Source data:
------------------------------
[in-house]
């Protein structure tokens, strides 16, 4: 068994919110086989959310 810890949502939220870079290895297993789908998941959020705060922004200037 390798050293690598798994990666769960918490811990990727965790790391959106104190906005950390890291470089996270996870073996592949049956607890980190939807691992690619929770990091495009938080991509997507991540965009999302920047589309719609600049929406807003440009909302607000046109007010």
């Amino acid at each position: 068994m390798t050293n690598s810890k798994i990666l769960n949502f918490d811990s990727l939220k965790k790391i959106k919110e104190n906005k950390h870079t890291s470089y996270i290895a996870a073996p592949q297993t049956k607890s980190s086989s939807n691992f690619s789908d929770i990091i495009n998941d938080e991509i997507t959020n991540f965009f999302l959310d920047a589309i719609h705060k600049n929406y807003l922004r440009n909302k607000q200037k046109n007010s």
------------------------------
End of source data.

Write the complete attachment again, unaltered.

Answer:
[in-house]
């Protein structure tokens, strides 16, 4: 068994919110086989959310 810890949502939220870079290895297993789908998941959020705060922004200037 390798050293690598798994990666769960918490811990990727965790790391959106104190906005950390890291470089996270996870073996592949049956607890980190939807691992690619929770990091495009938080991509997507991540965009999302920047589309719609600049929406807003440009909302607000046109007010």
């Amino acid at each position: 068994m390798t050293n690598s810890k798994i990666l769960n949502f918490d811990s990727l939220k965790k790391i959106k919110e104190n906005k950390h870079t890291s470089y996270i290895a996870a073996p592949q297993t049956k607890s980190s086989s939807n691992f690619s789908d929770i990091i495009n998941d938080e991509i997507t959020n991540f965009f999302l959310d920047a589309i719609h705060k600049n929406y807003l922004r440009n909302k607000q200037k046109n007010s």